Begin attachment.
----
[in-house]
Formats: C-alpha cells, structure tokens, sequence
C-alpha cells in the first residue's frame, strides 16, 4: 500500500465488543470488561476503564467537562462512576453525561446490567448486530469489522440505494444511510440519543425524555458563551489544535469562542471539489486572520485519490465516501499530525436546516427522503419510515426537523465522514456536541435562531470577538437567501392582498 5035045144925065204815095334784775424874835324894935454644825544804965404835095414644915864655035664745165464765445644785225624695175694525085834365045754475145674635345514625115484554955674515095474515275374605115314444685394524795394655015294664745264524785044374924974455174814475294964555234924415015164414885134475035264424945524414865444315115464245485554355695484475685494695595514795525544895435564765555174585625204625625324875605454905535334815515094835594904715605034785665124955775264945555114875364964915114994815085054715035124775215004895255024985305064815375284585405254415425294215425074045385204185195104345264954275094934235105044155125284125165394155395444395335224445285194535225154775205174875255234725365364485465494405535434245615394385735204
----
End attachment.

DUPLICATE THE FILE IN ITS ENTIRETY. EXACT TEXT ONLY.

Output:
[in-house]
Formats: C-alpha cells, structure tokens, sequence
C-alpha cells in the first residue's frame, strides 16, 4: 500500500465488543470488561476503564467537562462512576453525561446490567448486530469489522440505494444511510440519543425524555458563551489544535469562542471539489486572520485519490465516501499530525436546516427522503419510515426537523465522514456536541435562531470577538437567501392582498 5035045144925065204815095334784775424874835324894935454644825544804965404835095414644915864655035664745165464765445644785225624695175694525085834365045754475145674635345514625115484554955674515095474515275374605115314444685394524795394655015294664745264524785044374924974455174814475294964555234924415015164414885134475035264424945524414865444315115464245485554355695484475685494695595514795525544895435564765555174585625204625625324875605454905535334815515094835594904715605034785665124955775264945555114875364964915114994815085054715035124775215004895255024985305064815375284585405254415425294215425074045385204185195104345264954275094934235105044155125284125165394155395444395335224445285194535225154775205174875255234725365364485465494405535434245615394385735204